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Bodies of Revolution
On this page are presented monostatic RCS data for a collection of conducting (PEC) bodies of revolution, each comprising one or more sections having the shapes of cones, cylinders and frustums.
For these test cases, the more relevant scattering effects will be first-bounce (specular) scattering, single and double diffractions, tip diffractions, and traveling wave effects. For the completely convex objects in the collection, these will be no multibounce scattering, and for the others, it should be minimal.
The outputs of Serenity, Galaxy, and lucernhammer MT will be compared for each target. Serenity and lucernhammer MT use the same facet files as inputs.
lucernhammer MT is configured to use facet-level physical optics (PO) for all first-bounce scattering. Multibounce via shooting and bouncing rays (SBR) is enabled only for the arrow cylinder target.
All the radar targets below are considered to be perfectly electrically conducting (PEC), and dimensions are in wavelengths. Zero degrees incident angle is defined as from the left in each figure. All models are constructed with their body axis aligned along the +z-axis.
Original Rhinoceros 3D models are provided for each object, however these may contain just the bounding curve, or a portion of the 3d surface, etc. If you want to construct a mesh from these models, additional work may be needed, such as revolution around an axis, as well as exporting into a meshing tool of choice. All meshes below were made using Altair Hypermesh.
All calculations were performed on a Dell Precision T7900 workstation running Ubuntu Linux, with dual twelve-core Intel Xeon CPUs (E5-2690 v3) at 2.6 GHz with 256 GB of RAM, and dual NVIDIA GTX 1080Ti GPUs, each with 12GB of onboard RAM. Serenity utilizes both GPUs.
|Arrow Cylinder Dimensions (Wavelengths)
|Arrow Cylinder Facet Model Detail
|Arrow Cylinder VV RCS
|Arrow Cylinder HH RCS
As the rear section of this object is slightly concave, shooting and bouncing rays (SBR) is enabled in lucernhammer MT. It is at incident angles above 120 degrees where the most disagreement is seen between the low and high-frequency codes.
|Cone Cylinder Dimensions (Wavelengths)
|Cone Cylinder Facet Model Detail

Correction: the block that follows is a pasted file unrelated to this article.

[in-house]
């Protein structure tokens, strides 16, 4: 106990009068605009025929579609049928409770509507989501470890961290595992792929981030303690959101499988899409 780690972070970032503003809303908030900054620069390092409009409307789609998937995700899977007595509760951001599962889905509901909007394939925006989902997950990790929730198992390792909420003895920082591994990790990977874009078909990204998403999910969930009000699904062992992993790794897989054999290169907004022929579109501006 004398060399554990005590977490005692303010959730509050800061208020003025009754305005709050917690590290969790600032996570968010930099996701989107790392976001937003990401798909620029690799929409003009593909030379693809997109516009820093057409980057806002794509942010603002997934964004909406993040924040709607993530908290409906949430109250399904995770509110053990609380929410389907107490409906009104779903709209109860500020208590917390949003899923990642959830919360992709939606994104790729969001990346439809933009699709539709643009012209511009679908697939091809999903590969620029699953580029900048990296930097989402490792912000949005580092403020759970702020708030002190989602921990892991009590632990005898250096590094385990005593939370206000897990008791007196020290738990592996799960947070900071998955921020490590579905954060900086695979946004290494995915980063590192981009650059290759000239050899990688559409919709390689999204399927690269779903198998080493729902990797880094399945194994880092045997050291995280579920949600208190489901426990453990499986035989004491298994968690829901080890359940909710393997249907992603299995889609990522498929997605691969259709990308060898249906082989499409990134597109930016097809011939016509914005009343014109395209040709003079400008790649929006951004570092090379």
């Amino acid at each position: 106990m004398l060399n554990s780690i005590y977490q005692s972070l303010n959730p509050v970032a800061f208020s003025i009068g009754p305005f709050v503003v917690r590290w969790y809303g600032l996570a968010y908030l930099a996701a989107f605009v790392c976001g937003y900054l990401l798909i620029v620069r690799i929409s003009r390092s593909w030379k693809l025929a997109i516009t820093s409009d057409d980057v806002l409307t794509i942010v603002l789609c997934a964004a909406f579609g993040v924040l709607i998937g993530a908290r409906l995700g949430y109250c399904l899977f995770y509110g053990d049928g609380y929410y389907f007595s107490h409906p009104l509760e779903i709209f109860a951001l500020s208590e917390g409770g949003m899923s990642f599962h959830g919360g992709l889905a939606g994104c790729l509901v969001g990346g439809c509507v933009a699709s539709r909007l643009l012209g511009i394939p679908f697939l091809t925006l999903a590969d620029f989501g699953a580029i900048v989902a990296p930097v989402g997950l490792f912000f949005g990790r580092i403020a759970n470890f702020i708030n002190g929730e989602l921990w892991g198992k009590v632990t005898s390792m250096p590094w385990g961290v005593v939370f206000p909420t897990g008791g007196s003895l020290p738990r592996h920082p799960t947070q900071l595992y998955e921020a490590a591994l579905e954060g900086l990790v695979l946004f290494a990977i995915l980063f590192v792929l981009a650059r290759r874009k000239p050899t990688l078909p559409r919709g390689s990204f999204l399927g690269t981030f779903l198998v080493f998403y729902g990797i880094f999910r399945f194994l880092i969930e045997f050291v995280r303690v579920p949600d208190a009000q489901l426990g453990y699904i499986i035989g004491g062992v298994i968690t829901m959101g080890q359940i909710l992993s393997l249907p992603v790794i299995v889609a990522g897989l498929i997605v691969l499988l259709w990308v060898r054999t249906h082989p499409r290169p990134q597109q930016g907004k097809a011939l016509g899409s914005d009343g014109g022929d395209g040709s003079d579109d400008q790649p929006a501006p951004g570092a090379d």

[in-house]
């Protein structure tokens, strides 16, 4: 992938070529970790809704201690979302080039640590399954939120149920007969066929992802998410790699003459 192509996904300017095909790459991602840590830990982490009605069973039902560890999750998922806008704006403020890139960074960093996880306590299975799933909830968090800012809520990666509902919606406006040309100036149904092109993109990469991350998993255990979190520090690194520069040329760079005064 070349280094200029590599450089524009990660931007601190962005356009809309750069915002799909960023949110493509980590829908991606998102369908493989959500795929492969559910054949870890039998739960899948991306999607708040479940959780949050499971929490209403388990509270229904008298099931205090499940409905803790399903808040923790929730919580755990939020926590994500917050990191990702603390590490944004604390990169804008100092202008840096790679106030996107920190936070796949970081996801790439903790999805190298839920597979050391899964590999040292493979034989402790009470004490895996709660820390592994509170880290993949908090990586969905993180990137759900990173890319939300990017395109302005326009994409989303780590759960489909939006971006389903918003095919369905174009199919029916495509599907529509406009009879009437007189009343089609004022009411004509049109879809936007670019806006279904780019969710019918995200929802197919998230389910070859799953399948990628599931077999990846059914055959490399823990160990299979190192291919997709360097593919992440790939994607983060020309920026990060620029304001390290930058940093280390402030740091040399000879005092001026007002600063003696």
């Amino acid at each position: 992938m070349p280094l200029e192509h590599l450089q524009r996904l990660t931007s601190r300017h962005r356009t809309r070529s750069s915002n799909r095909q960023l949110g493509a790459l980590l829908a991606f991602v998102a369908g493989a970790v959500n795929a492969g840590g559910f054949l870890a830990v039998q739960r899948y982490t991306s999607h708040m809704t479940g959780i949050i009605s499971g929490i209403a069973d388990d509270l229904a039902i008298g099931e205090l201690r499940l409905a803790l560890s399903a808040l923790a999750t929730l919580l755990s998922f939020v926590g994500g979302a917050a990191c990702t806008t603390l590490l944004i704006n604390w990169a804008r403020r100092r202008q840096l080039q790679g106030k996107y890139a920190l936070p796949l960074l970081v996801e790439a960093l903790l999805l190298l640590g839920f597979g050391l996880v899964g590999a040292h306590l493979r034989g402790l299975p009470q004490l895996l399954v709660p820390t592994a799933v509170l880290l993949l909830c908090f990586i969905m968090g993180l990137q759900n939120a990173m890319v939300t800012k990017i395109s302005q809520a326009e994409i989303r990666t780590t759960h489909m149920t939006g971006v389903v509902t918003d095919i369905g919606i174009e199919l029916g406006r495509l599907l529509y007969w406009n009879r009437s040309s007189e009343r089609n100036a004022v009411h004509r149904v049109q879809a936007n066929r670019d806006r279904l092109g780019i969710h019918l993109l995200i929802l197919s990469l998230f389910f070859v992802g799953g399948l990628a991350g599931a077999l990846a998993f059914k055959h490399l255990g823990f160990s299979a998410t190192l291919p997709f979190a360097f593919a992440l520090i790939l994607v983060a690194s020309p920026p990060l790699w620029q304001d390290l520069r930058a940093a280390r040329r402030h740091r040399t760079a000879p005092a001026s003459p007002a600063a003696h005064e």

|Cone Cylinder VV RCS
|Cone Cylinder HH RCS
|Double Cone Dimensions (Wavelengths)
|Double Cone Facet Model Detail
|Double Cone VV RCS
|Double Cone HH RCS
|Flare Cylinder Dimensions (Wavelengths)
|Flare Cylinder Facet Model Detail
|Flare Cylinder VV RCS
|Flare Cylinder HH RCS
|Frustum Dimensions (Wavelengths)
|Frustum Facet Model Detail
|Frustum VV RCS
|Frustum HH RCS
|Frustum Cylinder Dimensions (Wavelengths)
|Frustum Cylinder Facet Model Detail
|Frustum Cylinder VV RCS
|Frustum Cylinder HH RCS
|Half Sphere Dimensions (Wavelengths)
|Half Sphere Facet Model Detail
|Half Sphere VV RCS
|Half Sphere HH RCS
|Long Conesphere Dimensions (Wavelengths)
|Long Conesphere Facet Model Detail
|Long Conesphere VV RCS
|Long Conesphere HH RCS
|Short Conesphere Dimensions (Wavelengths)
|Short Conesphere Facet Model Detail
|Short Conesphere VV RCS
|Short Conesphere HH RCS
|Thick Ogivedisk Dimensions (Wavelengths)
|Thick Ogivedisk Facet Model Detail
|Thick Ogivedisk VV RCS
|Thick Ogivedisk HH RCS
Of note here is the interesting behavior of the RCS as computed by lucernhammer MT for aspect angles close to 90 degrees. It is in this region where portions of the diffracting edge that circles the disk becomes shadowed; because the facet model comprises discrete triangles and straight-line edges, and a ray-tracer is used to determine the shadowing function, the edge diffracted RCS computed via PTD has a somewhat stair-stepped behavior. This effect is further amplified in the following test case (thin ogivedisk). These effects might be minimized by generating a separate edge file with a far greater level of discretization, or by computing the edge diffracted field by other means and adding it to the first-order PO field computed by lucernhammer MT. However, here we use the edge data "as-is" from the given facet model.
|Thin Ogivedisk Dimensions (Wavelengths)
|Thin Ogivedisk Facet Model Detail
|Thin Ogivedisk VV RCS
|Thin Ogivedisk HH RCS
In this case, the limitations of the high-frequency edge-diffracted field near 90 degrees incident angle is amplified even more from the previous case (thick ogivedisk). This demonstrates the inherent limitations in ray-tracing based high-frequency solvers, which are not limited to lucernhammer MT but found in others as well.